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Reports on Religious Freedom: Iran


Section I. Freedom of Religion

The Government restricts freedom of religion. The Constitution declares that the "official religion of Iran is Islam and the doctrine followed is that of Ja'fari (Twelver) Shi'ism." It also states that "other Islamic denominations are to be accorded full respect," and designates Zoroastrians, Jews, and Christians as the only "recognized religious minorities," which, "within the limits of the law", are permitted to perform their religious rites and ceremonies and "to act according to their own canon in matters of personal affairs and religious education." Although the Constitution states that "the investigation of individuals' beliefs is forbidden" and that "no one may be molested or taken to task simply for holding a certain belief," the adherents of religions not specifically protected under the Constitution do not enjoy freedom of activity. This situation most directly affects the 300,000 to 350,000 followers of the Baha'i Faith in the country.

The central feature of the country's Islamic republican system is rule by a "religious jurisconsult." Its senior leadership, including the Supreme Leader of the Revolution, the President, the head of the Judiciary, and the Speaker of the Islamic Consultative Assembly (Parliament), is composed principally of Shi'a clergymen.

Religious activity is monitored closely by the Ministry of Islamic Culture and Guidance and by the Ministry of Intelligence and Security (MOIS). Adherents of recognized religious minorities are not required to register individually with the Government, although their community, religious, and cultural events and organizations, as well as schools, are monitored closely. Baha'is are not recognized by the Government as a legitimate religious group but are considered an outlawed political organization. Registration of Baha'i adherents is a police function. Evangelical Christian groups have been pressured by government authorities to compile and hand over membership lists for their congregations. Evangelicals have resisted this demand.

The population is approximately 99 percent Muslim, of which 89 percent are Shi'a and 10 percent are Sunni (mostly Turkomen, Arabs, Baluchs, and Kurds living in the southwest, southeast, and northwest). Baha'i, Christian, Zoroastrian, and Jewish communities constitute less than 1 percent of the population. Estimates on the size of the Jewish community vary from 25,000 to 40,000. These figures represent a substantial reduction from the estimated 75,000 to 80,000 Jews who resided in the country prior to the 1979 Revolution. The Christian community is estimated at approximately 117,000 persons according to government figures. Of these the majority consists of ethnic Armenians and Assyro-Chaldeans. Protestant denominations and evangelical churches also are active; although non-ethnically based faith groups report a greater degree of restriction imposed by authorities on their activities. Sufi Brotherhoods are popular, but there are no reliable figures available to judge their true size.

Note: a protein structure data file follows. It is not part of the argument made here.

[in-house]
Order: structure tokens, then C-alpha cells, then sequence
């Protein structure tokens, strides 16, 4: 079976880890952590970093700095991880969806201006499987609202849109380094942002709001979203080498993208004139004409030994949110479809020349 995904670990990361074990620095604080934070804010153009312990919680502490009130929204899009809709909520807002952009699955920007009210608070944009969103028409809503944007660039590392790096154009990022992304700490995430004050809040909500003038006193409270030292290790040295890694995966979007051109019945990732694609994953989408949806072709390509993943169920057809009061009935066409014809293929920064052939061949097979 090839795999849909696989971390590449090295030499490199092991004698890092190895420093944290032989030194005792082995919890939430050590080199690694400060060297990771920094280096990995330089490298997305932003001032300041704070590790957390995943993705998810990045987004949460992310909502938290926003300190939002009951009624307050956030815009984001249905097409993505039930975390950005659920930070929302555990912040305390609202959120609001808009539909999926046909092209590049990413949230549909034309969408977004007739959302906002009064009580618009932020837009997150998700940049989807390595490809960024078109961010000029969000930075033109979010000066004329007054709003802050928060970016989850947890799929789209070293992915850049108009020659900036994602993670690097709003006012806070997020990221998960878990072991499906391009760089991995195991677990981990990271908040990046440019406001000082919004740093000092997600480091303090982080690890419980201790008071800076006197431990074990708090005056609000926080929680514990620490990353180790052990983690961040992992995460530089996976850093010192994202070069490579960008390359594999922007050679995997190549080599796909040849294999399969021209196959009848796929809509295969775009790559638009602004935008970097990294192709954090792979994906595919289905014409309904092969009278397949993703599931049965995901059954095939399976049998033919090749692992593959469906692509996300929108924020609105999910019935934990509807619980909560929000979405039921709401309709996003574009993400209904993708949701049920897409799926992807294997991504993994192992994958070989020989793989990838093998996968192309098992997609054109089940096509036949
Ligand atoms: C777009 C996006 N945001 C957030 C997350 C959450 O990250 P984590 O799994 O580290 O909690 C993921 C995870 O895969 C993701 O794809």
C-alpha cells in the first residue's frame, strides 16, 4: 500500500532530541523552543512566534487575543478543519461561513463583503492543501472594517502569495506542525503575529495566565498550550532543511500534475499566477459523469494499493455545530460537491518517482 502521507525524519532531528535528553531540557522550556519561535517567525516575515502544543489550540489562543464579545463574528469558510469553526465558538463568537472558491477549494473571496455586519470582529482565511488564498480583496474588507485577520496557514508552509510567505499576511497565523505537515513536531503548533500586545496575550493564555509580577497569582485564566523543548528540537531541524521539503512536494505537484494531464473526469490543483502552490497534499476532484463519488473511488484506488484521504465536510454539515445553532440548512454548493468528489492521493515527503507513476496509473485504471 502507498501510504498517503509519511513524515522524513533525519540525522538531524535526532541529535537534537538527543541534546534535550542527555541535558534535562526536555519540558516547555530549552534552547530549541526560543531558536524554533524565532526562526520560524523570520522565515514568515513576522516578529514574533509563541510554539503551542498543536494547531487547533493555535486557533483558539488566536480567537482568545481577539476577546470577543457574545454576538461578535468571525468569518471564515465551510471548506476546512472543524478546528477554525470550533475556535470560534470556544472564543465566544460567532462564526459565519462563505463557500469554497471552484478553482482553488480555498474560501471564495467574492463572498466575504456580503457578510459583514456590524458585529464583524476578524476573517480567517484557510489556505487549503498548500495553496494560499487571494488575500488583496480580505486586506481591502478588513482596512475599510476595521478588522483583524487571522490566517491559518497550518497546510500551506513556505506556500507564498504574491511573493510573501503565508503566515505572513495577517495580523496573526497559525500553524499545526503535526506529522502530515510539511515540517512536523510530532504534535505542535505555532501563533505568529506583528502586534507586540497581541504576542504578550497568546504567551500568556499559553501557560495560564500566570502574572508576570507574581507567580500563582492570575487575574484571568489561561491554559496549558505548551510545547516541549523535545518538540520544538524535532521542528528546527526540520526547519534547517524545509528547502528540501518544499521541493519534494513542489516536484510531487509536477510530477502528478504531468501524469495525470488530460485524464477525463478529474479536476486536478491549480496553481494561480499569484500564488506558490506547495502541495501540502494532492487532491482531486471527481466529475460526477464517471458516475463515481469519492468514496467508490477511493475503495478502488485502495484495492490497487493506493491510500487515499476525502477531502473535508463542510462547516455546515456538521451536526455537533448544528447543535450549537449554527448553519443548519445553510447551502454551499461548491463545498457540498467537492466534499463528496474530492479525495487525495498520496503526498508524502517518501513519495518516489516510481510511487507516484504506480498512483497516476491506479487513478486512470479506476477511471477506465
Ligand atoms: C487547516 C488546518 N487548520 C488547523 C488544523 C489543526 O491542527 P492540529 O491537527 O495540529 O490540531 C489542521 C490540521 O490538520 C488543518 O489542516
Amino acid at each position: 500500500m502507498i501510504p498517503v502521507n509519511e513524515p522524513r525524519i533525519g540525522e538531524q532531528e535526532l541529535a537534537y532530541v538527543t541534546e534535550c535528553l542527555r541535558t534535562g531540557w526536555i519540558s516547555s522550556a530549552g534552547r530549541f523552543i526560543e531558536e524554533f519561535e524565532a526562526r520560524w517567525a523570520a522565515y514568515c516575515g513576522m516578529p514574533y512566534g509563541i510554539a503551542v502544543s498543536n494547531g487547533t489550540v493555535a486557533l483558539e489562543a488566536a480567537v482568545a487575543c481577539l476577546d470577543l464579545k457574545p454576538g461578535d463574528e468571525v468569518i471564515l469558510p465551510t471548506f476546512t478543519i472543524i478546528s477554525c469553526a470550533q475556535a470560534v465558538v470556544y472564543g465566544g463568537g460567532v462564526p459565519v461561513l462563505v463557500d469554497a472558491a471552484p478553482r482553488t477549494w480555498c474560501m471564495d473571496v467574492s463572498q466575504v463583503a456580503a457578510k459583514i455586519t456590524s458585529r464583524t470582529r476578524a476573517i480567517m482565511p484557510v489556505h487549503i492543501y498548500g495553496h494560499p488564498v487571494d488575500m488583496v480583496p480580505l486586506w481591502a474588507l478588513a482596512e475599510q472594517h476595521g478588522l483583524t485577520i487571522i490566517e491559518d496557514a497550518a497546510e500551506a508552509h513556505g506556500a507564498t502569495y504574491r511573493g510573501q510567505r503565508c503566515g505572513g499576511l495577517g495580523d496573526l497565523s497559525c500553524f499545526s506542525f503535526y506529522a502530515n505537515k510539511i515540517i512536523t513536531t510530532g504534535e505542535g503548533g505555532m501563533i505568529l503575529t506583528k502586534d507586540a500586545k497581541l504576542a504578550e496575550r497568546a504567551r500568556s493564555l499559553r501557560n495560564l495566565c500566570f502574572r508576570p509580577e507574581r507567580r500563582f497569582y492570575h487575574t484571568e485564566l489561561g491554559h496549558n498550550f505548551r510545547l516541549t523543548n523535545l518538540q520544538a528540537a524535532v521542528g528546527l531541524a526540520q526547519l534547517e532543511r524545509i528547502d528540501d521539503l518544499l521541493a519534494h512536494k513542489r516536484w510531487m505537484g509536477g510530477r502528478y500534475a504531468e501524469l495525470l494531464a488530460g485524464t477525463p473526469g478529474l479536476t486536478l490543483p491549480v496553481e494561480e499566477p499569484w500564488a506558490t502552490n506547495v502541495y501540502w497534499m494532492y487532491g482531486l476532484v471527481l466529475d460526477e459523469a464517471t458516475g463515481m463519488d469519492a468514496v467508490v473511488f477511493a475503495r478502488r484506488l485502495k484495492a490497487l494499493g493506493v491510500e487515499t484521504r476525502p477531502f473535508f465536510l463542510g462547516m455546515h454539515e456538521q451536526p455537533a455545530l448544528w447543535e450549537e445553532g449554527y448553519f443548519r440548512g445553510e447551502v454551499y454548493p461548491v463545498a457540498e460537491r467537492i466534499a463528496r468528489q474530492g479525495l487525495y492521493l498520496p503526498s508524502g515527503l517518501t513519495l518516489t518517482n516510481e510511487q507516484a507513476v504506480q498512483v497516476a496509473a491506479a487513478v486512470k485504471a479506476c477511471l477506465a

The U.N. Special Representative for Human Rights in Iran noted in his September 1998 report frequent assertions that religious minorities are, by law and practice, barred from being elected to a representative body (except to the seats in the Majles reserved for minorities, as provided for in the Constitution) and from holding senior government or military positions. Members of religious minorities are allowed to vote, but they may not run for President. All religious minorities suffer varying degrees of officially sanctioned discrimination, particularly in the areas of employment, education, and housing (see Section II).

Members of religious minorities are generally barred from becoming school principals. Applicants for public-sector employment are screened for their adherence to Islam. The law stipulates penalties for government workers who do not observe "Islam's principles and rules." Religious minorities cannot serve in the army, the judiciary, and the security services. The Constitution states that "the Army of the Islamic Republic of Iran must be an Islamic army, i.e., committed to an Islamic ideology and the people, and must recruit into its service individuals who have faith in the objectives of the Islamic Revolution and are devoted to the cause of achieving its goals." Baha'is are prohibited from government employment.

University applicants are required to pass an examination in Islamic theology. Although public-school students receive instruction in Islam, this requirement limits the access of most religious minorities to higher education. Applicants for public-sector employment similarly are screened for their adherence to Islam.

The Government allows recognized religious minorities to conduct religious education of their adherents. This includes separate and privately funded Zoroastrian, Jewish, and Christian schools. The Ministry of Education, which imposes certain curriculum requirements, supervises these schools. With few exceptions, the directors of these private schools must be Muslim. Attendance at these schools is not mandatory for recognized religious minorities. All textbooks used in course work must be approved for use by the Ministry of Education, including religious texts. Religious texts in non-Persian languages require approval by the authorities for use. This requirement imposes sometimes significant translation expenses on minority communities.